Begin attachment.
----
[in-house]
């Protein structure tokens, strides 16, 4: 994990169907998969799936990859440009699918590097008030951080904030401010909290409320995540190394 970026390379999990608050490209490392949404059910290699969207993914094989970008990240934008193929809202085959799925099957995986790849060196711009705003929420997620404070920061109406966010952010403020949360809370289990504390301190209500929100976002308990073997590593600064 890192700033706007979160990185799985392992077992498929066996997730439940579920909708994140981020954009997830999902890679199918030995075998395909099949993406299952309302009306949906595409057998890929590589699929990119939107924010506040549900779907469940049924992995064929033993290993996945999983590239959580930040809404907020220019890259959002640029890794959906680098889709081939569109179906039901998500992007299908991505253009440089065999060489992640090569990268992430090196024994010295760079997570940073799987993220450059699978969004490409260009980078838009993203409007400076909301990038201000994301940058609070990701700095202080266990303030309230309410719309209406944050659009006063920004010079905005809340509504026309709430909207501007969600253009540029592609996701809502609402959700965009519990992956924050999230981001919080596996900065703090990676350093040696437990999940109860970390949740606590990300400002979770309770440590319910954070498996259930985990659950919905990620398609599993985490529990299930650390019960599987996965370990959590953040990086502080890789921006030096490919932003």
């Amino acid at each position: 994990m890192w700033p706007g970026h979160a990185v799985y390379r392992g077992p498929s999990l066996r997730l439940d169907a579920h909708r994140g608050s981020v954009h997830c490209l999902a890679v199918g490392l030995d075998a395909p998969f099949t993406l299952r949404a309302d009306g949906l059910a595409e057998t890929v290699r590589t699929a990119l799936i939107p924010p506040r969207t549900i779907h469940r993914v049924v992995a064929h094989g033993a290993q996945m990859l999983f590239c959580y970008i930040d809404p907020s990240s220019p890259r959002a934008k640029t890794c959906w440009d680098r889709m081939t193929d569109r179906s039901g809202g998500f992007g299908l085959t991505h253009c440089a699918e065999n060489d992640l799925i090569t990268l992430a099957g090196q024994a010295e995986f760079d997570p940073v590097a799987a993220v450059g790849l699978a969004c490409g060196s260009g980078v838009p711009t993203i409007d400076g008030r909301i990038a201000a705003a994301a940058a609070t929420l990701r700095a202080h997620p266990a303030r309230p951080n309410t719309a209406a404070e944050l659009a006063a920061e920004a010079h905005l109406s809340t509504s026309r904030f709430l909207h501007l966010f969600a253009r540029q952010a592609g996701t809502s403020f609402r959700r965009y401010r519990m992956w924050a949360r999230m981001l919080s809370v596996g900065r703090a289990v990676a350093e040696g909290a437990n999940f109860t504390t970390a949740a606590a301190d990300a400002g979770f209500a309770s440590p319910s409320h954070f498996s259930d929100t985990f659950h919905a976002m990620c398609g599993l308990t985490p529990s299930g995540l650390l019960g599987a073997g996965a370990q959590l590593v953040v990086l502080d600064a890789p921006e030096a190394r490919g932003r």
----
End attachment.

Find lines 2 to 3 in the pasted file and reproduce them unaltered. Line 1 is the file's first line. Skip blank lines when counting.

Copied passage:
């Protein structure tokens, strides 16, 4: 994990169907998969799936990859440009699918590097008030951080904030401010909290409320995540190394 970026390379999990608050490209490392949404059910290699969207993914094989970008990240934008193929809202085959799925099957995986790849060196711009705003929420997620404070920061109406966010952010403020949360809370289990504390301190209500929100976002308990073997590593600064 890192700033706007979160990185799985392992077992498929066996997730439940579920909708994140981020954009997830999902890679199918030995075998395909099949993406299952309302009306949906595409057998890929590589699929990119939107924010506040549900779907469940049924992995064929033993290993996945999983590239959580930040809404907020220019890259959002640029890794959906680098889709081939569109179906039901998500992007299908991505253009440089065999060489992640090569990268992430090196024994010295760079997570940073799987993220450059699978969004490409260009980078838009993203409007400076909301990038201000994301940058609070990701700095202080266990303030309230309410719309209406944050659009006063920004010079905005809340509504026309709430909207501007969600253009540029592609996701809502609402959700965009519990992956924050999230981001919080596996900065703090990676350093040696437990999940109860970390949740606590990300400002979770309770440590319910954070498996259930985990659950919905990620398609599993985490529990299930650390019960599987996965370990959590953040990086502080890789921006030096490919932003």
């Amino acid at each position: 994990m890192w700033p706007g970026h979160a990185v799985y390379r392992g077992p498929s999990l066996r997730l439940d169907a579920h909708r994140g608050s981020v954009h997830c490209l999902a890679v199918g490392l030995d075998a395909p998969f099949t993406l299952r949404a309302d009306g949906l059910a595409e057998t890929v290699r590589t699929a990119l799936i939107p924010p506040r969207t549900i779907h469940r993914v049924v992995a064929h094989g033993a290993q996945m990859l999983f590239c959580y970008i930040d809404p907020s990240s220019p890259r959002a934008k640029t890794c959906w440009d680098r889709m081939t193929d569109r179906s039901g809202g998500f992007g299908l085959t991505h253009c440089a699918e065999n060489d992640l799925i090569t990268l992430a099957g090196q024994a010295e995986f760079d997570p940073v590097a799987a993220v450059g790849l699978a969004c490409g060196s260009g980078v838009p711009t993203i409007d400076g008030r909301i990038a201000a705003a994301a940058a609070t929420l990701r700095a202080h997620p266990a303030r309230p951080n309410t719309a209406a404070e944050l659009a006063a920061e920004a010079h905005l109406s809340t509504s026309r904030f709430l909207h501007l966010f969600a253009r540029q952010a592609g996701t809502s403020f609402r959700r965009y401010r519990m992956w924050a949360r999230m981001l919080s809370v596996g900065r703090a289990v990676a350093e040696g909290a437990n999940f109860t504390t970390a949740a606590a301190d990300a400002g979770f209500a309770s440590p319910s409320h954070f498996s259930d929100t985990f659950h919905a976002m990620c398609g599993l308990t985490p529990s299930g995540l650390l019960g599987a073997g996965a370990q959590l590593v953040v990086l502080d600064a890789p921006e030096a190394r490919g932003r």